Instagram Launches Global Advertising, With $2.4 Billion Projected Revenue in Two Years

Instagram Chief Executive Officer and co-founder Kevin Systrom attends the launch of a new service named Instagram Direct in New York December 12, 2013. Lucas Jackson/Reuters

Advertising is coming to Instagram. Previously, the popular photo-sharing app only allowed ads in eight countries, and video ads were limited to 15 seconds of screen time. Now, Instagram is rolling out ads across the globe as it seeks to boost its ad revenues to proportions similiar to parent company Facebook.

Reuters reported that Instagram opened its platform to advertisers worldwide on Wednesday, with ads set to debut in more than 30 new countries, including Italy, Spain and India. By the end of September, more than 200 countries will run Instagram ads.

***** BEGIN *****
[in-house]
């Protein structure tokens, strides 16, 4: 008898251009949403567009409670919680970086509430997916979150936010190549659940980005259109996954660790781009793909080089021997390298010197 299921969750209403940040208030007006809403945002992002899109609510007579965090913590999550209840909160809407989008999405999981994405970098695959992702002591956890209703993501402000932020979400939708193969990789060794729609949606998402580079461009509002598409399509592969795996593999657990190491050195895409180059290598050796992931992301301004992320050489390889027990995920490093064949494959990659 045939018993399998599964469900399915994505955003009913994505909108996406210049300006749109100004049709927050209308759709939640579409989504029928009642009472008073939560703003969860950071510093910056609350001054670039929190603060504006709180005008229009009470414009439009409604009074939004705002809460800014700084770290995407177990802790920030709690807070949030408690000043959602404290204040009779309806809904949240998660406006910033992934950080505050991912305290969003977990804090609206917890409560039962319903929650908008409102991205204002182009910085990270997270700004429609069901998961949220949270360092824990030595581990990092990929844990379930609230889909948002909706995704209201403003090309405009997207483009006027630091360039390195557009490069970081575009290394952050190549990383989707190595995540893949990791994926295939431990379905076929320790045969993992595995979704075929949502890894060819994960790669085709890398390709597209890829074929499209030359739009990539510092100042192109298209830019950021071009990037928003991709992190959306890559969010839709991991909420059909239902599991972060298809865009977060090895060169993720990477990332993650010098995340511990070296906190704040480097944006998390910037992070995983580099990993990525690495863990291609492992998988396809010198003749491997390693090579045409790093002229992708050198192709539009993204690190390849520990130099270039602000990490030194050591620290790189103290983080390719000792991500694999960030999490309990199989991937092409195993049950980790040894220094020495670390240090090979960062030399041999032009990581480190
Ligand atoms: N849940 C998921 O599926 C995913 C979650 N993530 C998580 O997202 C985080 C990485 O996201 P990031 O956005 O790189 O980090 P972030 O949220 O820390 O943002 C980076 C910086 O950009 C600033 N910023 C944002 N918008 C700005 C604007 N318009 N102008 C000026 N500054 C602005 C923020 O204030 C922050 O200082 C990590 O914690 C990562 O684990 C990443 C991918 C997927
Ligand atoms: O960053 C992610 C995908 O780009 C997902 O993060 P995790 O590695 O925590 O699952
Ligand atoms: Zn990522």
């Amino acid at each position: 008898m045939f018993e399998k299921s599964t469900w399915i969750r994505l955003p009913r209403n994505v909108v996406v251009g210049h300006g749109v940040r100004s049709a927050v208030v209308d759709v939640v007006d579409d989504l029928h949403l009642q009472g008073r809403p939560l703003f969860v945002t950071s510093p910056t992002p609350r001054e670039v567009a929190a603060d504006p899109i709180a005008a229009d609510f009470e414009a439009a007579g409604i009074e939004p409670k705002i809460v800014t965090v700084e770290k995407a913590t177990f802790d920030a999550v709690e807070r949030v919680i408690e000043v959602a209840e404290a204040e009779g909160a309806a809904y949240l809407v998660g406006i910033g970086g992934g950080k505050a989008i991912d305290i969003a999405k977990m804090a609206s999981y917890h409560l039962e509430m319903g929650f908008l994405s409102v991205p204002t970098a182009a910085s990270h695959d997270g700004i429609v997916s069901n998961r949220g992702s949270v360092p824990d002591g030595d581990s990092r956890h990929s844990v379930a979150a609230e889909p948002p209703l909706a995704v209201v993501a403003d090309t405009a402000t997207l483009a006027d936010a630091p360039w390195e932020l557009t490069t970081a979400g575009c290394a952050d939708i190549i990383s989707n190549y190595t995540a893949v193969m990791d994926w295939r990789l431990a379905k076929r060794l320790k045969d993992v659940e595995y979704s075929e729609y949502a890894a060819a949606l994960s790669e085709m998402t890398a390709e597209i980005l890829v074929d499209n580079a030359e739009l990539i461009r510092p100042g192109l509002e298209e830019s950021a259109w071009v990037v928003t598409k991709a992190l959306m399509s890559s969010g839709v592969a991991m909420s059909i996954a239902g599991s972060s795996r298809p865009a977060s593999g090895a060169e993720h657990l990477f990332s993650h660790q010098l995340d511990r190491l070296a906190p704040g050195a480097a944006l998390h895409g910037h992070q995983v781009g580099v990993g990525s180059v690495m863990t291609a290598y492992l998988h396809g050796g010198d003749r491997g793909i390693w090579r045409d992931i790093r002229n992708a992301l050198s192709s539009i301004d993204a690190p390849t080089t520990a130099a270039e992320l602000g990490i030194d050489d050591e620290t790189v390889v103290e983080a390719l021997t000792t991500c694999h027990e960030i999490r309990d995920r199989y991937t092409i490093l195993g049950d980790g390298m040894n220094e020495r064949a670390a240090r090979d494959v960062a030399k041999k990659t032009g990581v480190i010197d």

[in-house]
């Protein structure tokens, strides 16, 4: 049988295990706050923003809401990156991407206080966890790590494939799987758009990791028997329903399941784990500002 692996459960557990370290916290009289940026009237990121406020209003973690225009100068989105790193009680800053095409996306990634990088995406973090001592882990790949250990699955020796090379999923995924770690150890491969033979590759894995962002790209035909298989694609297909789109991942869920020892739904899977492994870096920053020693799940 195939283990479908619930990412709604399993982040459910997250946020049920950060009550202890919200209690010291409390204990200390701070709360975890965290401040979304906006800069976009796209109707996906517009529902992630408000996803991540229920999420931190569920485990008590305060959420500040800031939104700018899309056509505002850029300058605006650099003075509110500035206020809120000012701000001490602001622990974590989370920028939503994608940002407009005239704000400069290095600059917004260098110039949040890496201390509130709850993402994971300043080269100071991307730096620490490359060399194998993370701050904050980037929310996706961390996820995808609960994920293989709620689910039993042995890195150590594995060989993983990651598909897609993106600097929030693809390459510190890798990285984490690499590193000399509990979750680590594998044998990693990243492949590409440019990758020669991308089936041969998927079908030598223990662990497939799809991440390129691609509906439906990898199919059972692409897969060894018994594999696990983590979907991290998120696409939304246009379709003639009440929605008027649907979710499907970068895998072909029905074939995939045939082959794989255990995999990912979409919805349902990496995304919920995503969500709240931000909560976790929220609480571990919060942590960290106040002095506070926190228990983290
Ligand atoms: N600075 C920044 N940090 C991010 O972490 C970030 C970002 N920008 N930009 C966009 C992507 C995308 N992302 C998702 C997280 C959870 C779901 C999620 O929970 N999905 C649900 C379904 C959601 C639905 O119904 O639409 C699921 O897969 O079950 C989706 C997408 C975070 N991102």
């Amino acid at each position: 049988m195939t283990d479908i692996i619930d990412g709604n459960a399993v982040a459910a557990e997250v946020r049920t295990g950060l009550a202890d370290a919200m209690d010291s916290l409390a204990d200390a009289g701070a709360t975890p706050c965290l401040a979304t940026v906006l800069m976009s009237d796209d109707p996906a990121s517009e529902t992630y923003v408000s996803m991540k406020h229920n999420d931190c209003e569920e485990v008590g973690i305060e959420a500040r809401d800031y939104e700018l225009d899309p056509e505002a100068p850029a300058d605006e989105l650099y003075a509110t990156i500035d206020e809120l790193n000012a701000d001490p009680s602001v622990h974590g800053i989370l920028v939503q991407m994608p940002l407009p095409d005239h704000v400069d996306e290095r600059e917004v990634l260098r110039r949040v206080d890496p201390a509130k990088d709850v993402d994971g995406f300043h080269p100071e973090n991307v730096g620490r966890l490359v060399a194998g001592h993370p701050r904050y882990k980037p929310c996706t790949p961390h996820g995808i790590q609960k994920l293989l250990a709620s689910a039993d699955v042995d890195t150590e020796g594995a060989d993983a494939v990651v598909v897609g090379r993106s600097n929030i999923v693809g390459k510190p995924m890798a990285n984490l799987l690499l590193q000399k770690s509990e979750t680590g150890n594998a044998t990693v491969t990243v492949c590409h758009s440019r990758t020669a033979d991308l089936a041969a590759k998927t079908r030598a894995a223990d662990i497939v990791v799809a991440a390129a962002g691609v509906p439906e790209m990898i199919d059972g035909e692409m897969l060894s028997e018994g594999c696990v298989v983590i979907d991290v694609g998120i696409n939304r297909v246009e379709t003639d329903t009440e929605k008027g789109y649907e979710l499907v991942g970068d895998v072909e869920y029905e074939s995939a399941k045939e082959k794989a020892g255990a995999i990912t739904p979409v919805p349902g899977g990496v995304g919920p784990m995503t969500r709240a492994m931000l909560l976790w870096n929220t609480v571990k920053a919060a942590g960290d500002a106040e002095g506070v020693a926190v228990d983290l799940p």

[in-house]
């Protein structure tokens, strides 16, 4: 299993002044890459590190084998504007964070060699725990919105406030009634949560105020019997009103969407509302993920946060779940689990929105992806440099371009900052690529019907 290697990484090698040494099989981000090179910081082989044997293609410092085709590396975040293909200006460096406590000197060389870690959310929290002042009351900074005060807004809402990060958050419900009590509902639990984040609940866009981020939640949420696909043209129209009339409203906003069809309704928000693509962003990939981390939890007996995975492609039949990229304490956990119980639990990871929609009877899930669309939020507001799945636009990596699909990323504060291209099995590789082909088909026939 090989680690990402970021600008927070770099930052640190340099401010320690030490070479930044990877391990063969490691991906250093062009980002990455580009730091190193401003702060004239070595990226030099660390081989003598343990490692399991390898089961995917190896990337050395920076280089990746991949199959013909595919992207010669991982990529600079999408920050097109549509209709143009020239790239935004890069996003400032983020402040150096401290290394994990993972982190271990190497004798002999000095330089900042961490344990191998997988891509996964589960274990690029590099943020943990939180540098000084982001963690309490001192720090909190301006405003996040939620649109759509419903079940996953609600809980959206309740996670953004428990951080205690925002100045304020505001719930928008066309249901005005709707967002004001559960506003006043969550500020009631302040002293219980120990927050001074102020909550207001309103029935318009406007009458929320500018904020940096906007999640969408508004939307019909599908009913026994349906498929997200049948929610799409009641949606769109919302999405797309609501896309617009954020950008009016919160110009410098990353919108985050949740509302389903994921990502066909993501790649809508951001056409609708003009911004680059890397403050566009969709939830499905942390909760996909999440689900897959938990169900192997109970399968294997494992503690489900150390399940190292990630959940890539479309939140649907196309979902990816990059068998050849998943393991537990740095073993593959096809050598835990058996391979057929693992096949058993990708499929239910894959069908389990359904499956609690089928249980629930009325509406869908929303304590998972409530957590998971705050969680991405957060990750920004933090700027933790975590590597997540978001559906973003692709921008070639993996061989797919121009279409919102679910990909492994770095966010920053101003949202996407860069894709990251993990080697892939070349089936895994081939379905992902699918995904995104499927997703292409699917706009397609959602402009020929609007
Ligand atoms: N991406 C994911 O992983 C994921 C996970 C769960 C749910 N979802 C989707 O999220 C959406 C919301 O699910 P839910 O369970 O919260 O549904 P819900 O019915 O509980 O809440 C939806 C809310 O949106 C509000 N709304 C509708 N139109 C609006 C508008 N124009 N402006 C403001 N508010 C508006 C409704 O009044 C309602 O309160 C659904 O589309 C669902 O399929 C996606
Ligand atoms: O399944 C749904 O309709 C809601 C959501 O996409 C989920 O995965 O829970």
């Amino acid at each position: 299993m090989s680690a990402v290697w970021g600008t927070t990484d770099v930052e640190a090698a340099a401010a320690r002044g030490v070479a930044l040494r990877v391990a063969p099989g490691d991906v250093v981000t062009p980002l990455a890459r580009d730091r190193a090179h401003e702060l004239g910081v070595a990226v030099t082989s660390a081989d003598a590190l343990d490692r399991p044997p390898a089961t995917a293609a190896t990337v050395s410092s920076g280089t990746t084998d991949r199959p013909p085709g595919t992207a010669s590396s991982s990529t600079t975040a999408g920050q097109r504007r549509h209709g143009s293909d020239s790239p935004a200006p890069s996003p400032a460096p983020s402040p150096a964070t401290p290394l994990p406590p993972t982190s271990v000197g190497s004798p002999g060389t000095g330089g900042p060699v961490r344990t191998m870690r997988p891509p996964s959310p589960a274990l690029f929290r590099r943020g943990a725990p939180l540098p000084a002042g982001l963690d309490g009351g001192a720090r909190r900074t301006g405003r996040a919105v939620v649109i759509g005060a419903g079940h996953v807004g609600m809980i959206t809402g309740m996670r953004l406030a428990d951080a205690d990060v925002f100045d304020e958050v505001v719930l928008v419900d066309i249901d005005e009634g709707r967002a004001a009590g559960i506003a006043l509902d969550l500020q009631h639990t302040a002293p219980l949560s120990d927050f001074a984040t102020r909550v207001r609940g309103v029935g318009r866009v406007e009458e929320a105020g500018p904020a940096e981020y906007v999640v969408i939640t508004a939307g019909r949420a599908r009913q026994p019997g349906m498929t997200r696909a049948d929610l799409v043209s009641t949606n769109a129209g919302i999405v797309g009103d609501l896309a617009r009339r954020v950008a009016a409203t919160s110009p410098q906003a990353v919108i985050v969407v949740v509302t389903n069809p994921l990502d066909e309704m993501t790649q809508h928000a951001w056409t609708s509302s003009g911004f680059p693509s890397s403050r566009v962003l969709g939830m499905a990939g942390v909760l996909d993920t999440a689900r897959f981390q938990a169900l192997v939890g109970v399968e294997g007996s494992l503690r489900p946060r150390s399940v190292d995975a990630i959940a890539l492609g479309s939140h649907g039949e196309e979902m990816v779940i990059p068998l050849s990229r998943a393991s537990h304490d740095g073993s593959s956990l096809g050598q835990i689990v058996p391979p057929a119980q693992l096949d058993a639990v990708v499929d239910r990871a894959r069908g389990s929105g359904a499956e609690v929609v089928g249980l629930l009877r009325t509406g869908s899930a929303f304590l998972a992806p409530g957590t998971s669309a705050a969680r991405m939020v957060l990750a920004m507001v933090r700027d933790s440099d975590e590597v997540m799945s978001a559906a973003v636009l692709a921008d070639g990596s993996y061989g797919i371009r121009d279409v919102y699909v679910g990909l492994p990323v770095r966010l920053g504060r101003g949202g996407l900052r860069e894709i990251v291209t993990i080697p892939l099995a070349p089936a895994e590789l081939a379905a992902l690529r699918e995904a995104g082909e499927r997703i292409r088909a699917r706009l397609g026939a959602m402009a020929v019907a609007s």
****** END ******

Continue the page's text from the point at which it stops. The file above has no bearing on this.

Instagram was purchased by Facebook in 2012 for $1 billion and boasts 300 million active monthly users posting an average of 70 million snaps per day. The app will look to maximise ad yields by using Facebook's massive stores of consumer data to produce highly targeted ads, according to Reuters.

According to market analysts at eMarketer, Instagram is due to make $570 million in mobile ad revenues in 2015. This figure is estimated to quadruple by 2017, when it is estimated to generate $2.39 billion.

In terms of user experience, video ads will now be able to run for 30 seconds, double the existing 15-second limit on both ads and user videos. Instagram also said that ads would be available to businesses big and small, and claimed they are already seeing high demand in areas including e-commerce, travel and entertainment.

Instagram has struggled with advertising in the past. Users were confused in late 2012 by an update to the app's terms of service, which was widely misinterpreted as allowing Instagram to sell users' photos to advertising companies, though Instagram later clarified this was not the case.